The Chancellor yesterday said remarkably little about local government in his budget speech. We must assume therefore that little has changed and the need for cost savings remains as pressing as ever.
The budget, it seems to me, affects Suffolk County Council in three important ways.
Firstly there was no mention in the budget of a continuation of the council tax freeze that was in place during the last Parliament. Many councils will therefore be looking to raise the tax to help to bridge potential budget deficits in years to come. Suffolk County Council, for better or worse, has pledged not to increase council tax in the current council, so will need to find savings from elsewhere.
Secondly the 1% pay freeze on public sector pay going forward should help somewhat if it can be made to stick against a 2% inflation target. Despite the fact that many of the council's activities have been outsourced, wages remain a large component of cost and a 1% rise will help to keep the inflation component of the forecast in check.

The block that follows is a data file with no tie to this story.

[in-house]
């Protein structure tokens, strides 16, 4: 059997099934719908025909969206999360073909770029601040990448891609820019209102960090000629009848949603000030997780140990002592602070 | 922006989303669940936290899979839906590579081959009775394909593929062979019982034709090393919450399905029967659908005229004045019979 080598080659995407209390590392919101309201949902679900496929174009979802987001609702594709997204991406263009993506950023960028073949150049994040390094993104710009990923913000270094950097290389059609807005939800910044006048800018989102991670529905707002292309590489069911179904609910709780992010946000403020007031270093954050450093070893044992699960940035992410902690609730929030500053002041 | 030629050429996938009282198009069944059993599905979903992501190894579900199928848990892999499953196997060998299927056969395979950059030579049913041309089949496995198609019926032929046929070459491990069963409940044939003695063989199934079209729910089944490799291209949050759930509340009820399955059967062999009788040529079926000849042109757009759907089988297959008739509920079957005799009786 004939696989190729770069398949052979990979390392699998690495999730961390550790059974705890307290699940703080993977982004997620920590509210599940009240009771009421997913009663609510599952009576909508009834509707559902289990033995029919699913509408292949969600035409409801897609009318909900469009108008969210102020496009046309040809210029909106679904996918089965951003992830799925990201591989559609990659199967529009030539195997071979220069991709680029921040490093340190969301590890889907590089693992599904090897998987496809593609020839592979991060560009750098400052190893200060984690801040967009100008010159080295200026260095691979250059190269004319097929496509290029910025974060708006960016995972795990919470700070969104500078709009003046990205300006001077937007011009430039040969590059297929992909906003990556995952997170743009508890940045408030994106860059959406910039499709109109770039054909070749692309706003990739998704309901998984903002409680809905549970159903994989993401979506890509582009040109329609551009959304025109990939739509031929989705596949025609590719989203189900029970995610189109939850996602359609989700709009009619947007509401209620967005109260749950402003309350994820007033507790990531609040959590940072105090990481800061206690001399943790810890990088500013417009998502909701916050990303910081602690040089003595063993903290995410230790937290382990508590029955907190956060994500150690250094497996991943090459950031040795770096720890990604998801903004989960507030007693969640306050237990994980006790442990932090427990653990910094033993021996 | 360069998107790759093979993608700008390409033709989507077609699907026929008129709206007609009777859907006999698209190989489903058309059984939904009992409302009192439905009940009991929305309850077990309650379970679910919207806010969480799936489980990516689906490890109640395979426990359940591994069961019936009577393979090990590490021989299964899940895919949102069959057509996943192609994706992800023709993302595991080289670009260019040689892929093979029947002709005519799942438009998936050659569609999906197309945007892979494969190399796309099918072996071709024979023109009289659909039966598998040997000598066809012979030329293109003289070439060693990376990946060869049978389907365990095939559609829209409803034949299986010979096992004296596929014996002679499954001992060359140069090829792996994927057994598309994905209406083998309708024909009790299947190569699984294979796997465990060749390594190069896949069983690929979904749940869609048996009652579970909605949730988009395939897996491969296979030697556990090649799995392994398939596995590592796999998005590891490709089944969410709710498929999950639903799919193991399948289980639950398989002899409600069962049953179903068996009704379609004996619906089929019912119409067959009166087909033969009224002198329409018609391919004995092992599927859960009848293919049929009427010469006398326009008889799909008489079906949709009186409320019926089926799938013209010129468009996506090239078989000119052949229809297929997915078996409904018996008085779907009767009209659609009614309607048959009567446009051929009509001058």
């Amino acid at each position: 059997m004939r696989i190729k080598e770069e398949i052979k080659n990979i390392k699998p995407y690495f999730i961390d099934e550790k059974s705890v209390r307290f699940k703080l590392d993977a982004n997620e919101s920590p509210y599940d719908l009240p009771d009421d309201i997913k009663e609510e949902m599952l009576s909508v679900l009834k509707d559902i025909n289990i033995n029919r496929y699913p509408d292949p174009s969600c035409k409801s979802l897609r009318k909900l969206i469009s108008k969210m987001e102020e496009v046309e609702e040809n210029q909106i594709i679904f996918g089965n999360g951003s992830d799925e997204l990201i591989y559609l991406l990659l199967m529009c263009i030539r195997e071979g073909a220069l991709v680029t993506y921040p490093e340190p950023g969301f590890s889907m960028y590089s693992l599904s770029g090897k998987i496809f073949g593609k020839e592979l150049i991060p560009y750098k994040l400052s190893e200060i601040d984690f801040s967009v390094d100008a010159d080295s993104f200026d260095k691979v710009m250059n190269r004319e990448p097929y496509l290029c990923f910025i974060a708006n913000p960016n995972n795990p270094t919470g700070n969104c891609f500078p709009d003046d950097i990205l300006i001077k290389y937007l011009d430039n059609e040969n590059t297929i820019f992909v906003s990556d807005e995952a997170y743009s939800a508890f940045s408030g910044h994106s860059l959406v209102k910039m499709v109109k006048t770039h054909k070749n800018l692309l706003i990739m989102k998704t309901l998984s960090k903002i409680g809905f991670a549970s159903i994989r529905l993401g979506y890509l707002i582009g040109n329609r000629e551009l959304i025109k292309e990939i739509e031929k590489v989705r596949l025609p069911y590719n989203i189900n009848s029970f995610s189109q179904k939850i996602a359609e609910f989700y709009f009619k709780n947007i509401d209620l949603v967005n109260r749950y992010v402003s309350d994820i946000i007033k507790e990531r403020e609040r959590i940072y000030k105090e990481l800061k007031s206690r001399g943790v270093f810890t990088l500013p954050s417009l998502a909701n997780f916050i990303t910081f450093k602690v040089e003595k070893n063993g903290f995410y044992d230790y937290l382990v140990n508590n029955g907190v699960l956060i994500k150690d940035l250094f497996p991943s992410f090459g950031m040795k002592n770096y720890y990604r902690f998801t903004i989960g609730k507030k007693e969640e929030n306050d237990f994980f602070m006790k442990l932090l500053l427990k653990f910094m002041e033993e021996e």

Finally, and possibly most importantly, the commitment to a compulsory living wage is, in the absence of compensatory government help, likely to have a negative impact on SCC's finances. This is not so much in relation to the council's own staff. Recently the Council agreed to pay the current living wage to all staff at a cost of around £60,000, and future above inflation rises should be relatively easily accommodated. Contractors however, particularly in the area of adult care, often do not pay the living wage, and it is generally thought that do so so would put unsustainable pressure on the care related costs. Adult Care is an area that is already showing signs of stress, and is an area of high risk for budget savings going forward.
I cannot believe that the Government will ignore this position, and anticipate that further action to 'join up' heath and adult social care, to release efficiencies for both the NHS and local authorities, must be on the way. I certainly hope that I am right.